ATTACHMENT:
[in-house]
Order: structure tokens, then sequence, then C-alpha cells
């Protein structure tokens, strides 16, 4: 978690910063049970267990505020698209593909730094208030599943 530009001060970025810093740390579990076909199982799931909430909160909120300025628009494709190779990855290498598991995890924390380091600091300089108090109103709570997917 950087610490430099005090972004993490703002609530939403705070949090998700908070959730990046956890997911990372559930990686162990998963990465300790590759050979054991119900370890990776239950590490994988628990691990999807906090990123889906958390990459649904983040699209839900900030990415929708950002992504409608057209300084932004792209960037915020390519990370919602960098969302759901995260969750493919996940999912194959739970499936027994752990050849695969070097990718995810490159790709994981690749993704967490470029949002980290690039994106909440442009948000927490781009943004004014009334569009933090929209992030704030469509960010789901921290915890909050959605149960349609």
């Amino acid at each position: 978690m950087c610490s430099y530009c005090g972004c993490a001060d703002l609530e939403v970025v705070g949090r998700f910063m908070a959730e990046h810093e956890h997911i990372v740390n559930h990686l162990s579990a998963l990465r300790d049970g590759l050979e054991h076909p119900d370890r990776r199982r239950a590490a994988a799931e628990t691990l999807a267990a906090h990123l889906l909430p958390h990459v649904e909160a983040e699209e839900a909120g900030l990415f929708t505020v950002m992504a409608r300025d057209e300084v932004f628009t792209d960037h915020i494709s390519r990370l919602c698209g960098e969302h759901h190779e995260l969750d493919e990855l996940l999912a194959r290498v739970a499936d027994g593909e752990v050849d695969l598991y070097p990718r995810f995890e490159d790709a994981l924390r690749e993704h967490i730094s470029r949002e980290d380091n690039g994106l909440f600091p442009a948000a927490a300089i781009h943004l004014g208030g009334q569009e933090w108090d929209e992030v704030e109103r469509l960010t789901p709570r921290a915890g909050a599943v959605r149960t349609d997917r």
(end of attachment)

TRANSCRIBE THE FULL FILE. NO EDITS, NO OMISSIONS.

[in-house]
Order: structure tokens, then sequence, then C-alpha cells
């Protein structure tokens, strides 16, 4: 978690910063049970267990505020698209593909730094208030599943 530009001060970025810093740390579990076909199982799931909430909160909120300025628009494709190779990855290498598991995890924390380091600091300089108090109103709570997917 950087610490430099005090972004993490703002609530939403705070949090998700908070959730990046956890997911990372559930990686162990998963990465300790590759050979054991119900370890990776239950590490994988628990691990999807906090990123889906958390990459649904983040699209839900900030990415929708950002992504409608057209300084932004792209960037915020390519990370919602960098969302759901995260969750493919996940999912194959739970499936027994752990050849695969070097990718995810490159790709994981690749993704967490470029949002980290690039994106909440442009948000927490781009943004004014009334569009933090929209992030704030469509960010789901921290915890909050959605149960349609």
């Amino acid at each position: 978690m950087c610490s430099y530009c005090g972004c993490a001060d703002l609530e939403v970025v705070g949090r998700f910063m908070a959730e990046h810093e956890h997911i990372v740390n559930h990686l162990s579990a998963l990465r300790d049970g590759l050979e054991h076909p119900d370890r990776r199982r239950a590490a994988a799931e628990t691990l999807a267990a906090h990123l889906l909430p958390h990459v649904e909160a983040e699209e839900a909120g900030l990415f929708t505020v950002m992504a409608r300025d057209e300084v932004f628009t792209d960037h915020i494709s390519r990370l919602c698209g960098e969302h759901h190779e995260l969750d493919e990855l996940l999912a194959r290498v739970a499936d027994g593909e752990v050849d695969l598991y070097p990718r995810f995890e490159d790709a994981l924390r690749e993704h967490i730094s470029r949002e980290d380091n690039g994106l909440f600091p442009a948000a927490a300089i781009h943004l004014g208030g009334q569009e933090w108090d929209e992030v704030e109103r469509l960010t789901p709570r921290a915890g909050a599943v959605r149960t349609d997917r």